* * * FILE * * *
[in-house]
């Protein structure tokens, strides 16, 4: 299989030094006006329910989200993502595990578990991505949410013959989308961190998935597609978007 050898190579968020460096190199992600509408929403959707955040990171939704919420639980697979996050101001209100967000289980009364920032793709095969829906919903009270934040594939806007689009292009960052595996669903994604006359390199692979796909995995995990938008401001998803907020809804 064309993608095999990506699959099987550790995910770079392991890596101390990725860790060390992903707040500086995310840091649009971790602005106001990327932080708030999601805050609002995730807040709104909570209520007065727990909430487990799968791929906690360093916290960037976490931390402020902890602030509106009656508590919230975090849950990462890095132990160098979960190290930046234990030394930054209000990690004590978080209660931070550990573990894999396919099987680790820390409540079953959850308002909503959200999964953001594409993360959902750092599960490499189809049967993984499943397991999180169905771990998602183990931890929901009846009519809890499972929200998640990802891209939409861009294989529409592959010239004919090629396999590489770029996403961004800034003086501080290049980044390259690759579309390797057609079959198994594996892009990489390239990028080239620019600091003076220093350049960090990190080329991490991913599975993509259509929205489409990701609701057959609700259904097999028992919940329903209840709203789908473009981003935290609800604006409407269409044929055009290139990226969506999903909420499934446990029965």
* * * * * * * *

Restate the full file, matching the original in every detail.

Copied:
[in-house]
């Protein structure tokens, strides 16, 4: 299989030094006006329910989200993502595990578990991505949410013959989308961190998935597609978007 050898190579968020460096190199992600509408929403959707955040990171939704919420639980697979996050101001209100967000289980009364920032793709095969829906919903009270934040594939806007689009292009960052595996669903994604006359390199692979796909995995995990938008401001998803907020809804 064309993608095999990506699959099987550790995910770079392991890596101390990725860790060390992903707040500086995310840091649009971790602005106001990327932080708030999601805050609002995730807040709104909570209520007065727990909430487990799968791929906690360093916290960037976490931390402020902890602030509106009656508590919230975090849950990462890095132990160098979960190290930046234990030394930054209000990690004590978080209660931070550990573990894999396919099987680790820390409540079953959850308002909503959200999964953001594409993360959902750092599960490499189809049967993984499943397991999180169905771990998602183990931890929901009846009519809890499972929200998640990802891209939409861009294989529409592959010239004919090629396999590489770029996403961004800034003086501080290049980044390259690759579309390797057609079959198994594996892009990489390239990028080239620019600091003076220093350049960090990190080329991490991913599975993509259509929205489409990701609701057959609700259904097999028992919940329903209840709203789908473009981003935290609800604006409407269409044929055009290139990226969506999903909420499934446990029965």